Ravi Chandnani pits the Suzuki SlingShot, the latest entrant, against its potential rivals to find out which of them has the edge Photography: Sanjay Raikar
The ordinary Indian, who leads his daily life with strict reference to a budget, prefers to own a bike that is inexpensive, easy to maintain and one that has adequate power and good fuel-efficiency as well as decent looks. His search for his first or next bike is guided by these factors. Given these, a 100-cc commuter bike would be the obvious choice. However, the trend is changing rapidly. Today such people want a motorcycle with the power and torque of a 125-cc bike coupled with the fuel-efficiency of a 100-cc one. And to fulfil this yearning to break away from the crowd, a new segment is increasingly becoming popular – the 125-cc segment.
The 125-cc market has witnessed considerable excitement in the recent past and, realising the potential of this segment, Suzuki decided to re-enter it with a bike called the ‘SlingShot’. The previous 125-cc bikes from Suzuki were good, but were lacking in one important factor – styling. With the SlingShot Suzuki have proved that small can be beautiful. Therefore, to satisfy my everlasting thirst for knowledge, I decided to pit it against three other bikes – the Honda Shine, Hero Honda Super Splendor and TVS Flame. Please read on.
The Honda Shine
The Humble Man’s Steed
The Shine might not appeal to the youngster on account of its subtle design. However, this very subtlety may attract customers like the average Indian family man running his life on a budget as also people who believe in practicality. The Shine clearly states that it is a no-nonsense bike. Almost every aspect of this motorcycle is enough to satisfy the needs of the aforesaid class of customers. Take power, fuel-efficiency, inexpensive pricing or decent styling, the Shine has them all.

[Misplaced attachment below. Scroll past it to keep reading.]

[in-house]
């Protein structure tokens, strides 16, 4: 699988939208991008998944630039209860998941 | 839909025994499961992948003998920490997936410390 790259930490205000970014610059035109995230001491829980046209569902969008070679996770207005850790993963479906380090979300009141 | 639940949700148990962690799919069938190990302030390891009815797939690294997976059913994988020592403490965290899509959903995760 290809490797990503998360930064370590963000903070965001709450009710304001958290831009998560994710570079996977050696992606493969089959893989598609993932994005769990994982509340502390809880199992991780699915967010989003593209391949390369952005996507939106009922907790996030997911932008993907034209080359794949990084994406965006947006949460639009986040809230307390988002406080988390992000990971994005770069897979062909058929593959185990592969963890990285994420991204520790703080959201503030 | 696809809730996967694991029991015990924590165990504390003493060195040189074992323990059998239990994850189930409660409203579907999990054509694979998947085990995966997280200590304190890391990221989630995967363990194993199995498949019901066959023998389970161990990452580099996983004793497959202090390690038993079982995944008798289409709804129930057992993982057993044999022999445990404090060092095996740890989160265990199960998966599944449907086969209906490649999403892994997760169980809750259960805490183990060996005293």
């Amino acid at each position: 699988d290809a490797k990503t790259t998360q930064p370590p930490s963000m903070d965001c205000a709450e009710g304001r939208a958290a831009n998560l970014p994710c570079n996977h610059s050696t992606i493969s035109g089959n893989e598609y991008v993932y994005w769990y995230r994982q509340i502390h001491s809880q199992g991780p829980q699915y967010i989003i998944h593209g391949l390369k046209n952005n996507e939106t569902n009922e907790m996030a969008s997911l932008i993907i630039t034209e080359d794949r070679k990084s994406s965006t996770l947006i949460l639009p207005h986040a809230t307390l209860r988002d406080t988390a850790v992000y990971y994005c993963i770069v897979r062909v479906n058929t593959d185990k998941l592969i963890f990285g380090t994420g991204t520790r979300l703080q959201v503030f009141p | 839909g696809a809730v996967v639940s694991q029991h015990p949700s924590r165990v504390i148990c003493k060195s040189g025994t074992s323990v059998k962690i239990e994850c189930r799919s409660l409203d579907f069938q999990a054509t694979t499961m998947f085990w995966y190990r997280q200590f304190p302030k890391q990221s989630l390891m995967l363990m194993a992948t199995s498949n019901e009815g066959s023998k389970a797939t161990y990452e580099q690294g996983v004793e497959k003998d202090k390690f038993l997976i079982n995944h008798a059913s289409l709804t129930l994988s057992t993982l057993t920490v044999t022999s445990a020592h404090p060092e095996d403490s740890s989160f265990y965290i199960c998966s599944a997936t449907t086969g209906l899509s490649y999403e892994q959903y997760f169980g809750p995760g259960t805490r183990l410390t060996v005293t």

Heavy city traffic is where the Shine would spend its life and so the engine had to be efficient and smooth enough to take one in and out of the hugger-mugger with ease. Appreciating this fact, Honda equipped the Shine with a 124.7-cc engine that has proved its reliability and efficiency over the past four years. Its handling is also class-leading, making the bike one of the best 125-cc commuters. It does not feel nervous on any surface, be it uneven roads, pothole-ridden roads, manhole covers, speed-breakers or any other obstacle that a city can throw at it. The Shine tackles them all with commendable ease.
Fuel-efficiency is one factor that plays a crucial role while buying a commuter and I have to agree that the Shine really outshines others by being the most fuel-efficient of this bunch. It delivers an overall fuel-efficiency of 79 kilometres to a litre of petrol and the tank capacity of 10.5 litres ensures that visits to the petrol pump will far and few between, depending, of course, upon the distances covered every day.
The Shine’s price starts at Rs 51,000 (OTR, Pune) for the base version and goes up to Rs 59,000 (OTR, Pune) for the high-end one with disc brakes. Its price range and the availability of three variants gives the buyers a reasonable variety to choose from. It certainly makes for an attractive purchase.
The TVS Flame